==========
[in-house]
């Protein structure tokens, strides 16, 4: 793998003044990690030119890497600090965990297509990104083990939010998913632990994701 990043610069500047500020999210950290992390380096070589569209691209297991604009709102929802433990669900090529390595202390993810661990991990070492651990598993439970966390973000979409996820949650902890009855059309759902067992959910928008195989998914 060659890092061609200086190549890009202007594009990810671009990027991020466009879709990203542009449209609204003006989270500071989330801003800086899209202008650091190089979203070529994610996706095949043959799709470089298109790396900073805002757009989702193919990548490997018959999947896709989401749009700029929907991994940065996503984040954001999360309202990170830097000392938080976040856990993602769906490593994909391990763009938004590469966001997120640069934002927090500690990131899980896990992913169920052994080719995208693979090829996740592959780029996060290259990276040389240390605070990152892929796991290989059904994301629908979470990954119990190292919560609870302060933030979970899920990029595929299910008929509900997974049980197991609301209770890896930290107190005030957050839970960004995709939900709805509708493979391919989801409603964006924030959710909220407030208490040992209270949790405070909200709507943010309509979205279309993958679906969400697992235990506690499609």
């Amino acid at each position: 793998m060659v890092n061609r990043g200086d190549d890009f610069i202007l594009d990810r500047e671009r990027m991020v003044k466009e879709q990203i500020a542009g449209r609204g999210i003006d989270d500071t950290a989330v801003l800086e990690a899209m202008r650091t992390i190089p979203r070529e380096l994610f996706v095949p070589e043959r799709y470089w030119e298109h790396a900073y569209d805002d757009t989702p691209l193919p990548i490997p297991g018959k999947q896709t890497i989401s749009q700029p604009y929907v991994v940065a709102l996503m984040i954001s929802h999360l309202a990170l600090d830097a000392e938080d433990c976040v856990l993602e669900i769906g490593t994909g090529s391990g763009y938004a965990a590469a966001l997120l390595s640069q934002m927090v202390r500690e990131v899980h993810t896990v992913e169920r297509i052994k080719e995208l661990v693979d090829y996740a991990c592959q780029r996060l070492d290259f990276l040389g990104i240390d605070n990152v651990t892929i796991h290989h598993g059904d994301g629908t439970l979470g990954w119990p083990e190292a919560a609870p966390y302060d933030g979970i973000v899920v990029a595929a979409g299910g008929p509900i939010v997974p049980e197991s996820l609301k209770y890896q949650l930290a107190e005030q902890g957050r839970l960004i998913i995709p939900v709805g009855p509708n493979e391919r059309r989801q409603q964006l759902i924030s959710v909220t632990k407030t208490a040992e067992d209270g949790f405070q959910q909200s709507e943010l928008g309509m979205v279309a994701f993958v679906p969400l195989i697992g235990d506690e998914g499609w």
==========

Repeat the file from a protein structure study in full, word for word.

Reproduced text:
[in-house]
């Protein structure tokens, strides 16, 4: 793998003044990690030119890497600090965990297509990104083990939010998913632990994701 990043610069500047500020999210950290992390380096070589569209691209297991604009709102929802433990669900090529390595202390993810661990991990070492651990598993439970966390973000979409996820949650902890009855059309759902067992959910928008195989998914 060659890092061609200086190549890009202007594009990810671009990027991020466009879709990203542009449209609204003006989270500071989330801003800086899209202008650091190089979203070529994610996706095949043959799709470089298109790396900073805002757009989702193919990548490997018959999947896709989401749009700029929907991994940065996503984040954001999360309202990170830097000392938080976040856990993602769906490593994909391990763009938004590469966001997120640069934002927090500690990131899980896990992913169920052994080719995208693979090829996740592959780029996060290259990276040389240390605070990152892929796991290989059904994301629908979470990954119990190292919560609870302060933030979970899920990029595929299910008929509900997974049980197991609301209770890896930290107190005030957050839970960004995709939900709805509708493979391919989801409603964006924030959710909220407030208490040992209270949790405070909200709507943010309509979205279309993958679906969400697992235990506690499609």
């Amino acid at each position: 793998m060659v890092n061609r990043g200086d190549d890009f610069i202007l594009d990810r500047e671009r990027m991020v003044k466009e879709q990203i500020a542009g449209r609204g999210i003006d989270d500071t950290a989330v801003l800086e990690a899209m202008r650091t992390i190089p979203r070529e380096l994610f996706v095949p070589e043959r799709y470089w030119e298109h790396a900073y569209d805002d757009t989702p691209l193919p990548i490997p297991g018959k999947q896709t890497i989401s749009q700029p604009y929907v991994v940065a709102l996503m984040i954001s929802h999360l309202a990170l600090d830097a000392e938080d433990c976040v856990l993602e669900i769906g490593t994909g090529s391990g763009y938004a965990a590469a966001l997120l390595s640069q934002m927090v202390r500690e990131v899980h993810t896990v992913e169920r297509i052994k080719e995208l661990v693979d090829y996740a991990c592959q780029r996060l070492d290259f990276l040389g990104i240390d605070n990152v651990t892929i796991h290989h598993g059904d994301g629908t439970l979470g990954w119990p083990e190292a919560a609870p966390y302060d933030g979970i973000v899920v990029a595929a979409g299910g008929p509900i939010v997974p049980e197991s996820l609301k209770y890896q949650l930290a107190e005030q902890g957050r839970l960004i998913i995709p939900v709805g009855p509708n493979e391919r059309r989801q409603q964006l759902i924030s959710v909220t632990k407030t208490a040992e067992d209270g949790f405070q959910q909200s709507e943010l928008g309509m979205v279309a994701f993958v679906p969400l195989i697992g235990d506690e998914g499609w």